Thank you so much for your comment. I very much appreciate your interesting and inspiring questions. I took the liberty of popping over to and looking at your poster. I thought it was well thought-out and presented. I’m also inclined to agree with your core thesis. To completely revise the Ovidian myth of Medusa so as to excise any reference, however oblique, to rape, is to lose much of the story’s true impact and importance.

      At the same time, I can understand why so many contemporary children’s writers would wish to avoid the issue. It is, after all, a tough one to tackle with an audience who may have only a nebulous awareness of human sexuality and relationships, or none at all. To many, the introduction of the topic of rape to children of a young age may seem inappropriate.

      On the other hand, at least one in nine children in the UK, according to statistics from the NSPCC, suffer some form of sexual abuse or physical violence. One of the problems is the confusion and lack of understanding such children experience, not to mention a sense of guilt and anxiety. A carefully written retelling of the myth of Medusa which treated the sexual violence in such a way that a child who had suffered it would recognize it, and a child who hadn’t wouldn’t grasp, may be a powerful lifeline for an abused child. But it would take a brave and talented writer to attempt it.

      With older children, say 13+, I think there’s no question that to avoid the issue of rape in the story is to do a disservice both to the mythological traditional and to the young readers. I don’t think it’s a question of whether or not to include it. It should be included. But there are interesting social and creative discussions to be had about how it should be treated in juvenile fiction.

      I don’t have an academic answer to that question. For me, as a writer, the answer would come through the process of writing such a story. I believe there may have been some YA books which have used the image of Medusa, or as a character, to explore the usual themes of identity, loyalty, individuality and power as part of the adolescent experience. But whether they tackle the issue of rape head-on, I don’t know. I shall certainly look into it and get back to you if I come up with anything interesting.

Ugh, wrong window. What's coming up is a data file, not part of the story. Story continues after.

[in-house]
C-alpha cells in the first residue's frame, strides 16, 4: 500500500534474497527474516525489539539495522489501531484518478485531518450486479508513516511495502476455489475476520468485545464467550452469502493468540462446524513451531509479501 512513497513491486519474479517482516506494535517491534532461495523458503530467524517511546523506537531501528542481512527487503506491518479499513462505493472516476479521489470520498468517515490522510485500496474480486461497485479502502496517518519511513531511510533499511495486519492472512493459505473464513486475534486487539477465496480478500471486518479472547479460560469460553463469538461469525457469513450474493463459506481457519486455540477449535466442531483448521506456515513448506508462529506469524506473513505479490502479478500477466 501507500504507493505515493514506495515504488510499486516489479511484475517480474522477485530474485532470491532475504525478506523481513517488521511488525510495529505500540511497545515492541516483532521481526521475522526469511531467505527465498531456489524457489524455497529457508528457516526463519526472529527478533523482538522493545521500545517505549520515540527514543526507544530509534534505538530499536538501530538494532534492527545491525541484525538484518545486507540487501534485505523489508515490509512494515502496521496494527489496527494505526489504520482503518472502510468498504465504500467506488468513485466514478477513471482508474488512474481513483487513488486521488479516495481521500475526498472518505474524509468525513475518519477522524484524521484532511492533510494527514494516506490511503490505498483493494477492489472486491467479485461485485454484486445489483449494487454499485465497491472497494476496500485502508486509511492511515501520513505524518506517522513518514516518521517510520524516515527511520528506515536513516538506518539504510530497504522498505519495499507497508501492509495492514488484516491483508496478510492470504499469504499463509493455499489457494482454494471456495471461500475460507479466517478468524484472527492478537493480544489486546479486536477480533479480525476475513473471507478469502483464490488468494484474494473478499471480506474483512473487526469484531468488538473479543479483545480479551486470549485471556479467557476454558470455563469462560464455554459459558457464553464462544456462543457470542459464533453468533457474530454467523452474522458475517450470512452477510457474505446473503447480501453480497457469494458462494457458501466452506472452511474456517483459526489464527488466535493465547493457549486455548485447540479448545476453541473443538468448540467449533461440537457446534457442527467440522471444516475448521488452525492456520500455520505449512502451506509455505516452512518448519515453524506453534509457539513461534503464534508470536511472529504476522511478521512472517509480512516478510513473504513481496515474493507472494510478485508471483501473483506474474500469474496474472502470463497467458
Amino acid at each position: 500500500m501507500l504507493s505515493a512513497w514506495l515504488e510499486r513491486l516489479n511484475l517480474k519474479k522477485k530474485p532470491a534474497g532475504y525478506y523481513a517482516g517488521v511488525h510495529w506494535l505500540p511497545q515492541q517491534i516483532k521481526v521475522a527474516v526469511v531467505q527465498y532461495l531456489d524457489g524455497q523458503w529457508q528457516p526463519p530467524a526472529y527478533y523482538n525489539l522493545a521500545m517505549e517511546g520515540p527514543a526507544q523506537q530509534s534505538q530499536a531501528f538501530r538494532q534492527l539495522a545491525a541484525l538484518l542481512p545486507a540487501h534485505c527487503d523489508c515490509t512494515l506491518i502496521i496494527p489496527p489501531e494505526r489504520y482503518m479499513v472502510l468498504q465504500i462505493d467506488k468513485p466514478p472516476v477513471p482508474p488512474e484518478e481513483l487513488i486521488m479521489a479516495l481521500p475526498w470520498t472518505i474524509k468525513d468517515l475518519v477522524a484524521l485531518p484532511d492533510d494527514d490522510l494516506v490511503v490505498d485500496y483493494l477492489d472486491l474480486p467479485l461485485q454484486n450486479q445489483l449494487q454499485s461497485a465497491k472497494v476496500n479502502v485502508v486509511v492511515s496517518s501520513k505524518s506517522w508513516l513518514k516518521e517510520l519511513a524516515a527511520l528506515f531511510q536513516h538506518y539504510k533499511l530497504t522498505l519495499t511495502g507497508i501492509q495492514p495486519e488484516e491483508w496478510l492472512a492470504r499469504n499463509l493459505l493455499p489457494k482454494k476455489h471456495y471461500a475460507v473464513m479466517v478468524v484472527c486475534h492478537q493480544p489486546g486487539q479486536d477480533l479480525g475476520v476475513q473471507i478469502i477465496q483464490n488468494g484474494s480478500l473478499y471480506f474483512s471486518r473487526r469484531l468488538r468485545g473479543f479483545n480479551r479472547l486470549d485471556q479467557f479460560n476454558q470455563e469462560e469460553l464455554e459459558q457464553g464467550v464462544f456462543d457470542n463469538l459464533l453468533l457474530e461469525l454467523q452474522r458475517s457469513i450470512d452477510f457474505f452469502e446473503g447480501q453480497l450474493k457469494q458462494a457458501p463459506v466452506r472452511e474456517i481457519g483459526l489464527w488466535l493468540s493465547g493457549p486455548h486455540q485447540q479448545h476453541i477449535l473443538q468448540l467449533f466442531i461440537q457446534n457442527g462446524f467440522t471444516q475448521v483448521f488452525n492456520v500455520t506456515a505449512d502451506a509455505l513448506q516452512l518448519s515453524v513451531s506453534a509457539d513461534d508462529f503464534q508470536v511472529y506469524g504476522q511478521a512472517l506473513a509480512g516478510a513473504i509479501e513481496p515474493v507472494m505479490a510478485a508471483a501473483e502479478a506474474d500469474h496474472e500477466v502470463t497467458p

Those are my initial thoughts. In truth, I probably need to give a lot more thought to your question, which is an important one. But I didn’t want you to have to wait weeks for a reply! Let’s keep the conversation open as I think the discourse could prove instructive and helpful to both of us, and many people who read these comments.

      What do you consider to be the best approach to dealing with rape in children’s literature? You mention the use of metaphor. I wonder what kind of metaphors you think would work in this context?

      October 6, 2017
  5. Emma McLaren
    Emma McLaren

    I have never really thought about the deep rooted misogyny within our legends, myths and ancient texts and instead focused more on the desperately unfair Muslim religion. This, however, was like a light bulb being switched on. I see it, I see all of it, it all makes sense now. And I especially like the part of women turning on each other for the benefit of male approval – mind blown. Thank you for this, I will definitely be looking into more of this type of writing.

    November 11, 2017
    • Austin Hackney
      Austin Hackney

      Hi Emma,

      Thank you so much for your generous comment. I’m delighted to have provided you with this small moment of illumination! Because of current global politics there is much emphasis on Islamic misogyny, but it’s pandemic in middle eastern and modern western mythologies and religions. Greco-Roman Christianity and Judaism are not exceptions.

      May I recommend anything by Marina Warner, particularly “From the Beast to the Blonde”, as further reading?

      And “Laughing with Medusa: Classical Myth and Feminist Thought”, by Vanda Zajko and Miriam Leonard will be of special interest to you in the current context.

      Thanks once again for reading this and taking the trouble to leave a comment. I can’t tell you how much I appreciate hearing from readers. And do please share the article on your social media to spread the word!

      November 12, 2017